2020 has been a year for the ages. Not only are we dealing with a global pandemic, but also civil unrest, a shrinking economy, partisan politics, and environmental disasters, leading to uncertainty about 2021. Not only does this create unease in our personal lives, but also professionally, and across all industries. This unease has never been felt more acutely than in the nonprofit sector. The nonprofit sector has always been deemed as the “safety net” but it has become more apparent that the safety net needs its own safety net. Many nonprofits are struggling to maintain revenues while minimizing unplanned expenses due to 2020 events. Not only are nonprofit professionals (who continually have to strive to do more with less) becoming crisis managers, but you might be serving more people in need as well as trying to figure out how to best navigate these uncertain times.
In conjunction with Bloomerang, we will focus on four different topic areas and explore how nonprofits can build a path towards sustainability right now. Is this a quick fix? Not a chance. Is this a way to provide insights into looking inward to find organizational resources that build capacity? Yes.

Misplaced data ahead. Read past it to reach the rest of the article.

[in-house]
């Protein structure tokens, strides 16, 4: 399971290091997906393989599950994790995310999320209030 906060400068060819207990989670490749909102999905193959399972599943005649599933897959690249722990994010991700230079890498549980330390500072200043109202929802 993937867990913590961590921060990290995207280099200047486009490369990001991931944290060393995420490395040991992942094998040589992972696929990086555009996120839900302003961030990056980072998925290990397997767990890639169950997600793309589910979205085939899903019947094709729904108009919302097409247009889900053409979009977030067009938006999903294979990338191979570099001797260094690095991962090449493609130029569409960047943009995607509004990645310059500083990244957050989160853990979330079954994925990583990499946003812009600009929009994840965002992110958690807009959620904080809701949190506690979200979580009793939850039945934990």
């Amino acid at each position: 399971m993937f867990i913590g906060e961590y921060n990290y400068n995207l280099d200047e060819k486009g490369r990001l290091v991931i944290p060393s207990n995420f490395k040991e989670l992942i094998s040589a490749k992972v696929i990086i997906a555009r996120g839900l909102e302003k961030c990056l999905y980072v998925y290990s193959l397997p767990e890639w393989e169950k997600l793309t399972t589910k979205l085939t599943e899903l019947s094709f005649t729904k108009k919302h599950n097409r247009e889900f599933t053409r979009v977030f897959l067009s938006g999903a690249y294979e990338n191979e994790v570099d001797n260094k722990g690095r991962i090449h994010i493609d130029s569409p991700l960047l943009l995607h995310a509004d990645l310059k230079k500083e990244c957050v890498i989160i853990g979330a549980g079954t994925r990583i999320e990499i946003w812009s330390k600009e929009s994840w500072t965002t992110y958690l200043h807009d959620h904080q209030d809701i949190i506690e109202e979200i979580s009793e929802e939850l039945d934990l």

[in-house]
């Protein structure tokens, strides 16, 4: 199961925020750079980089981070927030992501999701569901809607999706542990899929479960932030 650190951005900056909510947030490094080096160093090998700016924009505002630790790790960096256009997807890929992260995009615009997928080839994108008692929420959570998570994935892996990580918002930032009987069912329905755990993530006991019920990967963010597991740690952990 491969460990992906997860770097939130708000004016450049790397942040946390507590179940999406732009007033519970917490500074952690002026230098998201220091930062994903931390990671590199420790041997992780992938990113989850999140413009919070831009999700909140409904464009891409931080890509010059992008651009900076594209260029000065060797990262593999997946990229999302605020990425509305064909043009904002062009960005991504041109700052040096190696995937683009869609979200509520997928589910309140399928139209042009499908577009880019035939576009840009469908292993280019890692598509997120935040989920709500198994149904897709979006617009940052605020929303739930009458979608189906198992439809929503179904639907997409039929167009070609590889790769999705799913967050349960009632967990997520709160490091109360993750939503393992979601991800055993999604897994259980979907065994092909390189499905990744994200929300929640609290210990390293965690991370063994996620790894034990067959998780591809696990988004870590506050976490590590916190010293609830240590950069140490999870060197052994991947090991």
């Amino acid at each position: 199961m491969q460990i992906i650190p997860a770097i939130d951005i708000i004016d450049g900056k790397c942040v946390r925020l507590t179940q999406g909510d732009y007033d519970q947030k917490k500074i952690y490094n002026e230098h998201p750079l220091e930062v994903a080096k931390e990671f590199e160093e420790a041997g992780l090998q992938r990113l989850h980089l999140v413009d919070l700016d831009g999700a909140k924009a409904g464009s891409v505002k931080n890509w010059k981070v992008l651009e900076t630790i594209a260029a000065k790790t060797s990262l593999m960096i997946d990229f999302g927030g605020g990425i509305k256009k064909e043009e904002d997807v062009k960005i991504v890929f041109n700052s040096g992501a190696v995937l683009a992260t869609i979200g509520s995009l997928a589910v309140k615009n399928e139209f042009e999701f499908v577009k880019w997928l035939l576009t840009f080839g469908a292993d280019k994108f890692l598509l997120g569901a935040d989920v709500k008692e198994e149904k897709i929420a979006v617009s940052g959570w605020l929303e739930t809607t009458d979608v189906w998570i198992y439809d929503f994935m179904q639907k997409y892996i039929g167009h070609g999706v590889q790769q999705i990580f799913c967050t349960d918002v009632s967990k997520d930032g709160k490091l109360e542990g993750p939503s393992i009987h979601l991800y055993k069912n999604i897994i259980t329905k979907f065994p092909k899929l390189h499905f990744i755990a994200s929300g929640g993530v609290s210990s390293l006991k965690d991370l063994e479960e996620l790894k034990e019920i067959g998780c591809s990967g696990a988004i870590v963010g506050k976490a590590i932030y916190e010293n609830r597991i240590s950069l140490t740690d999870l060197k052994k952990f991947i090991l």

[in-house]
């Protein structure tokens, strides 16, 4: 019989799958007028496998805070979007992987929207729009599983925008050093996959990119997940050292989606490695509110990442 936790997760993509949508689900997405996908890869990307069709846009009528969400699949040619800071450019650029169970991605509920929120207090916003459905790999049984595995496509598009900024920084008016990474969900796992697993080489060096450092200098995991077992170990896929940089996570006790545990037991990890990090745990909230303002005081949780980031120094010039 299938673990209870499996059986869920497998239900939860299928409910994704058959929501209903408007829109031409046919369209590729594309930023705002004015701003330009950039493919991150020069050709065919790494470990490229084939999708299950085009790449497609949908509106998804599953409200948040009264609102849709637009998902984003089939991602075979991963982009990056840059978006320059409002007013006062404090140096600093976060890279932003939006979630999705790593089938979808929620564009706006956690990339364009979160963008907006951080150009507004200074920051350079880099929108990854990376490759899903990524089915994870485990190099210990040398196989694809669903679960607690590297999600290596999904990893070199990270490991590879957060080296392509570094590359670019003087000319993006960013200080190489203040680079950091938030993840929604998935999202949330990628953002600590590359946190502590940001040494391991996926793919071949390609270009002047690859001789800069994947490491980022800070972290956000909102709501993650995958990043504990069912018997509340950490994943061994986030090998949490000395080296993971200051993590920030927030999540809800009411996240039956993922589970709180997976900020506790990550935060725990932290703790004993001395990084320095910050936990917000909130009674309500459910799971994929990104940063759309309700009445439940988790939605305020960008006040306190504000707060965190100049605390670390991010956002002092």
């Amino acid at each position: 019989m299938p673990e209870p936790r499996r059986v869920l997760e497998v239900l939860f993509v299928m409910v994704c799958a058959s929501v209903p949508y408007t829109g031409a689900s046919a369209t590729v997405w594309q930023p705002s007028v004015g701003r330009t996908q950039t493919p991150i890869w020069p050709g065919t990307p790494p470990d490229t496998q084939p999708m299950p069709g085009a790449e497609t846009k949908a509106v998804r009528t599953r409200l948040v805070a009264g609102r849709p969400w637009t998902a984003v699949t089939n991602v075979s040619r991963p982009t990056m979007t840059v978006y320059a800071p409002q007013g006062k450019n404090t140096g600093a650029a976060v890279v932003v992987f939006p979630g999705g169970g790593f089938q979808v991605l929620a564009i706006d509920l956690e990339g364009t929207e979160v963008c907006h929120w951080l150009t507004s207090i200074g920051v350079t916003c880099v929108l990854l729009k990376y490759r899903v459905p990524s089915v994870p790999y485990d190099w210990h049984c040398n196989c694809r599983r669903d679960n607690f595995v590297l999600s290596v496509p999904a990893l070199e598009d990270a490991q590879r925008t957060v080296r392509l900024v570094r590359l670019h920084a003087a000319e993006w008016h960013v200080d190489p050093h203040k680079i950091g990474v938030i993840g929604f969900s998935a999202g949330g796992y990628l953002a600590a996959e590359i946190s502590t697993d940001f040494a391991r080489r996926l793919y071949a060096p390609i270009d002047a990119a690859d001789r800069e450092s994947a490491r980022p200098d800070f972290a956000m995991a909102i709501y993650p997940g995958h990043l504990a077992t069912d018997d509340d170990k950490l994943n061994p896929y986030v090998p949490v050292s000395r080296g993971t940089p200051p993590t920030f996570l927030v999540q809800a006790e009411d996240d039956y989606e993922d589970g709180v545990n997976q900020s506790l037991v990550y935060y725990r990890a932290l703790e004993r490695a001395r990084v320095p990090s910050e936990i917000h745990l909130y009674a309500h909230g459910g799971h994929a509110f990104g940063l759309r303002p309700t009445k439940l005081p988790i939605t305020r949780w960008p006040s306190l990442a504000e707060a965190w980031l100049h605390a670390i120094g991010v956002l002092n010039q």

The first topic we are going to explore is nonprofit strategic planning. This is a big term and can mean many things. Let’s break this down a bit more so we can review different areas of the planning process.
But first, there is an elephant in the room: Someone said they don’t have TIME for strategic planning! Did you know that you can create time? Everything you can possibly do falls into one of four categories concerning importance (high and low) and urgency (high and low). Important tasks are those related to the long-term vision of your organization. Focus on those tasks that are high in importance and low in urgency. Manage those tasks that are high in importance and high in urgency. Limit those tasks that are low in importance and low in urgency. Avoid those tasks that are low in importance and high in urgency. That is how you prioritize what you do and create time to do important things like nonprofit strategic planning.